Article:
Importantly, the regulator has an obligation to issue a receipt for any seized thing to the person from whom it was seized. The owner of a seized thing also has a right to access it (and make copies, if the thing is a document) whilst it remains in the regulator's possession.9 It is a good idea for businesses to compile a detailed record of all items seized by an inspector in the course of an investigation, and safely care for all seizure receipts they receive.

  1. Power to compel answers and production of documents
  2. Whilst there is some variation between applicable WHS legislation about the exact scope of the power, all inspectors have the authority to direct a person at a workplace or site to produce documents and answer questions relevant to whether a business, or the individual, has complied with their WHS obligations.10

    Inspectors can require a person to answer questions or produce documents whilst the inspector is on site, or at another reasonable time and place of the inspector's nomination.

    The WHS legislation also varies in the extent to which a person can rely on the self-incrimination privilege as a basis for refusing to produce documents or answer questions in response to an inspector's direction.11 Under the WHS Act, self-incrimination is not a reasonable excuse for failing to provide a document or information, but will have an impact on when and how any such evidence can be used in legal proceedings against the individual. In contrast, self-incrimination is a reasonable excuse for refusing to provide information to an inspector under the Petroleum and Gas Act.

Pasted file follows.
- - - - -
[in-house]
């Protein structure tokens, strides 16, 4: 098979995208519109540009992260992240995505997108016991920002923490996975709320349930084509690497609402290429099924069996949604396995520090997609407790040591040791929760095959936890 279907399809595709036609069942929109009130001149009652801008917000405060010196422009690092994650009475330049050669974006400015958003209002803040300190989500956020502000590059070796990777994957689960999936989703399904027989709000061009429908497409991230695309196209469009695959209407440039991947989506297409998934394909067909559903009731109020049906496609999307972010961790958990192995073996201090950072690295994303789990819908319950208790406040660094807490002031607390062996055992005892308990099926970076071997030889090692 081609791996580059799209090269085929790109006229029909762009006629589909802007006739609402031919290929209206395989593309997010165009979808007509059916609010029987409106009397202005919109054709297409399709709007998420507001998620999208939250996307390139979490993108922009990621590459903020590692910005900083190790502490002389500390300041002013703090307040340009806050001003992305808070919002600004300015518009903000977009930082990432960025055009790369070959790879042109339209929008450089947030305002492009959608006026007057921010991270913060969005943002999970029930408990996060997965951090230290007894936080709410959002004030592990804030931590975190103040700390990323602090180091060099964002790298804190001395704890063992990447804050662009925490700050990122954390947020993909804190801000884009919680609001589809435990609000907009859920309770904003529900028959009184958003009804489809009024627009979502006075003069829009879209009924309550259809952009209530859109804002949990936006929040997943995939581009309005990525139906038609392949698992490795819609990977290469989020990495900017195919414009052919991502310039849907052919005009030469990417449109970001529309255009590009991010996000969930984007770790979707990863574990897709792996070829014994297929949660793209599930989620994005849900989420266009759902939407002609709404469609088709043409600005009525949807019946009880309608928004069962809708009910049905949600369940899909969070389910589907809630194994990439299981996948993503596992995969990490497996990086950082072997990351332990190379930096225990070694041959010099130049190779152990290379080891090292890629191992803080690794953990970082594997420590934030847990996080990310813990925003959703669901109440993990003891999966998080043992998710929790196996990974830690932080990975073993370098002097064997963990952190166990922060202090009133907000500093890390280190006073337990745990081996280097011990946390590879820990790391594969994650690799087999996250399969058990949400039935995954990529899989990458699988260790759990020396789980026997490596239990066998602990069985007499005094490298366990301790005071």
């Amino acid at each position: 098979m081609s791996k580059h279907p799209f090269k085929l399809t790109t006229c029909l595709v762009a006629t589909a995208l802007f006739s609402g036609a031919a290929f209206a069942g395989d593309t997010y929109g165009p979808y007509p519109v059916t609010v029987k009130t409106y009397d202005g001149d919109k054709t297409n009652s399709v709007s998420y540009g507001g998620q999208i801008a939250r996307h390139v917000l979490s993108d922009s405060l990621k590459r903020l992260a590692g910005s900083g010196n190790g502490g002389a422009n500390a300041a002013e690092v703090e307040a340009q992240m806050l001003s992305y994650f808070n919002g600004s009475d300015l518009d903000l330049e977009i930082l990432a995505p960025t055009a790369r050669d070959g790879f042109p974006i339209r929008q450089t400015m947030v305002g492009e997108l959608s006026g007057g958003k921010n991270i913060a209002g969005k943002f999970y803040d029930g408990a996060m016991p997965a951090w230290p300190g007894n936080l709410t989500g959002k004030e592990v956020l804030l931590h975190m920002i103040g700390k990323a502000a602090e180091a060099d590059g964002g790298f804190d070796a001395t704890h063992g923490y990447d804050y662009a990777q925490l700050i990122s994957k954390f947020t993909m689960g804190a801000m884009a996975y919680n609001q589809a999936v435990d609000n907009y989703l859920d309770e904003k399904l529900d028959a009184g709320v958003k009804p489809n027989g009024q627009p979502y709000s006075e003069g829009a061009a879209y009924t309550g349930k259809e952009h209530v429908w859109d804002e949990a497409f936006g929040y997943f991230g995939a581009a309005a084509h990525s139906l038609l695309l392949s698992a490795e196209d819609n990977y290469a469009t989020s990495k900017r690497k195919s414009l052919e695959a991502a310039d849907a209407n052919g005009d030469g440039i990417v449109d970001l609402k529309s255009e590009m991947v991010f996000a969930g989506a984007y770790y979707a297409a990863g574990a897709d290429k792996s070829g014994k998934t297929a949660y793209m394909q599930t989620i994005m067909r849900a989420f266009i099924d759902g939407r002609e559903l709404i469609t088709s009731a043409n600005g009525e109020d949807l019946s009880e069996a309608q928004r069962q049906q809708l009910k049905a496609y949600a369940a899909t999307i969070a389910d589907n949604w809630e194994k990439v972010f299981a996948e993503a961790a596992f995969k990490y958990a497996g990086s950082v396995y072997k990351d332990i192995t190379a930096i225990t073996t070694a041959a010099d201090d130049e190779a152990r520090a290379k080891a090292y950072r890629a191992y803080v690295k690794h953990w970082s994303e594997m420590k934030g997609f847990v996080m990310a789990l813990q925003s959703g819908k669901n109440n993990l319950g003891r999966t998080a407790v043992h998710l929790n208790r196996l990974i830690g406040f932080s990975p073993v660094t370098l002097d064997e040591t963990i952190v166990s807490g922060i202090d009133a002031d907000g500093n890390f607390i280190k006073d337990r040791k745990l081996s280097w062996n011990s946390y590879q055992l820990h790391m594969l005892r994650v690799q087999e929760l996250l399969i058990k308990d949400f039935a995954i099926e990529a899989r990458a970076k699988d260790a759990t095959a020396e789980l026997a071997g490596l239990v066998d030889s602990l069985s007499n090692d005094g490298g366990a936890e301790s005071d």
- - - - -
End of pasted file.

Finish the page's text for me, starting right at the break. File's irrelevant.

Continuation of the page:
Given the complexity of, and variation between, the obligations that arise under the different WHS legislation with respect to disclosure obligations, businesses should seek urgent legal advice when an Incident occurs in the workplace and an inspector requests documents or information. This will help businesses avoid disclosing potentially incriminating documents or information in circumstances where production may not strictly be required.

Tip 3 – Conduct an internal investigation

Both the Mining and Quarrying Act and the Coal Mining Act expressly require a SSE to carry out an internal investigation into certain classes of Incident that occur in the workplace.12